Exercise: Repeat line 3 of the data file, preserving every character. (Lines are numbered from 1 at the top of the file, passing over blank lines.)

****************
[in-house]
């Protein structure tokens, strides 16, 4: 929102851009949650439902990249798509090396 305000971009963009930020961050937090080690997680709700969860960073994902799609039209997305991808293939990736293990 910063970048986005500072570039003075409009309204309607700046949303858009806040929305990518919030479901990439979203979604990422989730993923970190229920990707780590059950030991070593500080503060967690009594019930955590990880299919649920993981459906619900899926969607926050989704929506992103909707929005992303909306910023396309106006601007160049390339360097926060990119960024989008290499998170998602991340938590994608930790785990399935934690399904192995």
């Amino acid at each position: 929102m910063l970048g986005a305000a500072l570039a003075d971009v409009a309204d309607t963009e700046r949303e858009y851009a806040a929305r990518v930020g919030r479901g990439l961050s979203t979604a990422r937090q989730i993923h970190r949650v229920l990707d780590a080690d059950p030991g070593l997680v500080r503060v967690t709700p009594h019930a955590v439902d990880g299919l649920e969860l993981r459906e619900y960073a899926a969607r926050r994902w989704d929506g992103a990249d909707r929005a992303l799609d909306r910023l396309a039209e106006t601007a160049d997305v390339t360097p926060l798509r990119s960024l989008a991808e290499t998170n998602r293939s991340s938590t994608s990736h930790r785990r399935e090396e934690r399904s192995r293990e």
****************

């Amino acid at each position: 929102m910063l970048g986005a305000a500072l570039a003075d971009v409009a309204d309607t963009e700046r949303e858009y851009a806040a929305r990518v930020g919030r479901g990439l961050s979203t979604a990422r937090q989730i993923h970190r949650v229920l990707d780590a080690d059950p030991g070593l997680v500080r503060v967690t709700p009594h019930a955590v439902d990880g299919l649920e969860l993981r459906e619900y960073a899926a969607r926050r994902w989704d929506g992103a990249d909707r929005a992303l799609d909306r910023l396309a039209e106006t601007a160049d997305v390339t360097p926060l798509r990119s960024l989008a991808e290499t998170n998602r293939s991340s938590t994608s990736h930790r785990r399935e090396e934690r399904s192995r293990e």